I am trying to psyche myself up for a weekend of Father’s Day celebrations. What I want to do is take my husband and our sons on an escape to somewhere cool (seriously, these 102 degree heat indexes are insane!). My poor hubby has been dealing with so much stress lately—I can’t tell you how much I wish our budget would cover a nice vacation for him. He’s a great dad and has earned a reward for all his troubles. But what we’ll be doing instead is hosting two days of back-to-back Father’s Day dinners here at my house; one celebration with my dad, the other with my father-in-law.

Please understand that I have no aversion to honoring our parents. We’re supposed to do that; as I often remind my own children, it’s the only one of the Ten Commandments that comes with a promise of long life. My dad has always been awesome to us, and I wish I could do more than just throw dinner on the grill and bake him a cake. He’s always grateful for even the smallest gestures, and I appreciate that about him.

What’s frustrating me are others in the extended family who aren’t happy unless they’re creating some kind of drama surrounding events like this. And drama is the last thing I need.

Y’all, I am six months pregnant. It is hot as Hades already, I am cooped up at home all day with the boys  (one of whom is still mending from a knee injury) because we only have one vehicle at the moment. Like so many other young families, we’re experiencing financial stress that is compounded by a broken-down car and all the copayments this high-risk pregnancy is requiring. I have been to the doctor four—no, five—times in the past two weeks. Add in my raging hormones and I’m pretty crabby even on a good day.

I don’t feel like being Martha Stewart, but I’m trying. And because of that, I certainly don’t deserve to get attitude from grown adults who want to criticize anything that isn’t done their way.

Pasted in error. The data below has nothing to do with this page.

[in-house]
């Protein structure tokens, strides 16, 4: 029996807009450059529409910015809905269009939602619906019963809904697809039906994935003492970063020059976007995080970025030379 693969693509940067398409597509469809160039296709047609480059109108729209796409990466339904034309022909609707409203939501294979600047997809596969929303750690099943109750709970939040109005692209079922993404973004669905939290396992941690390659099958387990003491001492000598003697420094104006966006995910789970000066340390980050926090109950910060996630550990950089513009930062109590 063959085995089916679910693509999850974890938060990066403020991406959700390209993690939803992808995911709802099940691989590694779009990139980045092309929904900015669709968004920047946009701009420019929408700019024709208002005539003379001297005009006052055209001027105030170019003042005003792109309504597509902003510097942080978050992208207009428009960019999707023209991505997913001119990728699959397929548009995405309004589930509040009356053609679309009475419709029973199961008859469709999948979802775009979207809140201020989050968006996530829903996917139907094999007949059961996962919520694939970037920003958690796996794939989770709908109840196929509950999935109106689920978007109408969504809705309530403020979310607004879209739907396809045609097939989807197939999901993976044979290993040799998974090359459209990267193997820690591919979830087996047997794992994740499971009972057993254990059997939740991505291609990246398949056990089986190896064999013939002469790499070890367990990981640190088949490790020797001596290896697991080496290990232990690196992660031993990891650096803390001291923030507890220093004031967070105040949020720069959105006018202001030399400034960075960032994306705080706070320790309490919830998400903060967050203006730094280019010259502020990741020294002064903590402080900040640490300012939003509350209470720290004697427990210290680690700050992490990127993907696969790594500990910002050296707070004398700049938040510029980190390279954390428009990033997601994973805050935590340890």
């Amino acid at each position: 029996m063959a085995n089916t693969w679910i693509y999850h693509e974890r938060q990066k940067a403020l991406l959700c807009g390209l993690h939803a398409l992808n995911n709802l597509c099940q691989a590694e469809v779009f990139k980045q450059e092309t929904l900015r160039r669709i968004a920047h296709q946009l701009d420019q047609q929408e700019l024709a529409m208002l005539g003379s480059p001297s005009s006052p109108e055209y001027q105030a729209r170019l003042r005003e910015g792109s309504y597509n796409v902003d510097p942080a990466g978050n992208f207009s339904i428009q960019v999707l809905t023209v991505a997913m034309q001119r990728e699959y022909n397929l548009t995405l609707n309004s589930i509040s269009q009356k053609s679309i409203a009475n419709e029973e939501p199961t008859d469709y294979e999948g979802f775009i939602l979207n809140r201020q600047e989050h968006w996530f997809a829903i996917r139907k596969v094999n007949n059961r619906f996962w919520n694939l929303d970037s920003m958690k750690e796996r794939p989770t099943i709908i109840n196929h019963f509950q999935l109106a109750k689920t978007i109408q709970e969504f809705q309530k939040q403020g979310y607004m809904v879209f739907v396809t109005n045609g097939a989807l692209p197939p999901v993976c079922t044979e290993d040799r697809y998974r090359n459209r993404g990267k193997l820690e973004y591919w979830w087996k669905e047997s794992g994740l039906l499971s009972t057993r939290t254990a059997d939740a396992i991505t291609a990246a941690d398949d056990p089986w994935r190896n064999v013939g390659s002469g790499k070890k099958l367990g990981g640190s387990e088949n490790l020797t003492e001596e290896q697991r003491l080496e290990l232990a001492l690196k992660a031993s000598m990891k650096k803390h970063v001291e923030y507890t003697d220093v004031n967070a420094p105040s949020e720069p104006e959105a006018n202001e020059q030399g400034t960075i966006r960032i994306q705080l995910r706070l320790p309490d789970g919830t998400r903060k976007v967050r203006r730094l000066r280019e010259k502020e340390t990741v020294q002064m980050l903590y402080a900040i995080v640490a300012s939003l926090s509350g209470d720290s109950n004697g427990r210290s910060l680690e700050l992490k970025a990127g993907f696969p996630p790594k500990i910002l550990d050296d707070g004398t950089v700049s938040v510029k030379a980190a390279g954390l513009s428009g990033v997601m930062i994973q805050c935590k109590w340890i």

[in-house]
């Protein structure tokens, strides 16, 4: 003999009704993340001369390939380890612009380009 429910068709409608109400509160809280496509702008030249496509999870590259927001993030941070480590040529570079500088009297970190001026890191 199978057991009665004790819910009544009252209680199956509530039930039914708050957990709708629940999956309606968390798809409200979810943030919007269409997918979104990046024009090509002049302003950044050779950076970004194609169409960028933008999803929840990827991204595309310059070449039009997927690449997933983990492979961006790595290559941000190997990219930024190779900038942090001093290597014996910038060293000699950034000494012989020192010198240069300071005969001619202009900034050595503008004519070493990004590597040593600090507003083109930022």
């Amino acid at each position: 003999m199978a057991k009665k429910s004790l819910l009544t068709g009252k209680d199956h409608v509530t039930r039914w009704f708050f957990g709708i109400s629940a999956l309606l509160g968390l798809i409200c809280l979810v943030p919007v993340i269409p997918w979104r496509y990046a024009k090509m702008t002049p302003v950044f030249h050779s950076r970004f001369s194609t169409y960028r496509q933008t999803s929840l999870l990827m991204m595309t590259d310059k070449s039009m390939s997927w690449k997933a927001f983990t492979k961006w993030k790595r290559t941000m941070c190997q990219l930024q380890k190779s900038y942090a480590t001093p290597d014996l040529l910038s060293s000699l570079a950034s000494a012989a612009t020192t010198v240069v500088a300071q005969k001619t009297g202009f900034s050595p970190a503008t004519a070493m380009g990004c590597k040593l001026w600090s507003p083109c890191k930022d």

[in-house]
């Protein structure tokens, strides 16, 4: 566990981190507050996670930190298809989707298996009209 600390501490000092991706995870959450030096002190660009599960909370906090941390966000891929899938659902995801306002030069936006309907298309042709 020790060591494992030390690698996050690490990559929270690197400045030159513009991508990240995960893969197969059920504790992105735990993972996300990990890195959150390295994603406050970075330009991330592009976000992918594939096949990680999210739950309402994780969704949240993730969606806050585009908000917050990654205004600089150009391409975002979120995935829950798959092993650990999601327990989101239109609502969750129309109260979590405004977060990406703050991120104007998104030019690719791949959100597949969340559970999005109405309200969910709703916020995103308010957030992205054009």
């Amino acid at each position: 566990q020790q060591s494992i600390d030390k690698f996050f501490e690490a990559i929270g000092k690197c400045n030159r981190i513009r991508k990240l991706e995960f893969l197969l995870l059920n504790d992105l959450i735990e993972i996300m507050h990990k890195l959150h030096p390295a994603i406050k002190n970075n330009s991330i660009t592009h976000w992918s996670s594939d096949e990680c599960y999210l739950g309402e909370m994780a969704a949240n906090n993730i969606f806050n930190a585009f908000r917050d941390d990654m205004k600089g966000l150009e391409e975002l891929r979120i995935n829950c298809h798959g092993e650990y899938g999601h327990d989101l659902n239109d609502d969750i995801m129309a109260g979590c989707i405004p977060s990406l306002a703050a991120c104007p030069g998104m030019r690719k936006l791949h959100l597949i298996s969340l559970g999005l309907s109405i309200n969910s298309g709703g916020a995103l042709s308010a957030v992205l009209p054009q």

They’re the parade-rainers, the Grinches, the flies in the frosting that can ruin a perfectly nice day. And I am scared that as fed-up as I’ve felt lately, if they cross those lines when they’re actually here, I might just go off. There are bound to be, as there usually are,  insults veiled as compliments, prying questions and tight lips when we leave them unanswered. And it shouldn’t be that way. It shouldn’t.

I don’t want to feel like I’m serving up a portion of resentment to those relatives this weekend. But at the moment, that’s exactly what I feel. Because this weekend isn’t just about our parents, a fact that only I seem to have remembered. It’s also about my husband, my children’s father, and the desire in my heart to do what is best for him, for my little family and our sanity.

But, as has been the pattern over the past two years, life has felt like nothing but a continual demand for our time, our resources, our souls to be dedicated to meeting the needs and expectations of extended family members—on both sides of the family tree.

And oh, it’s getting OLD.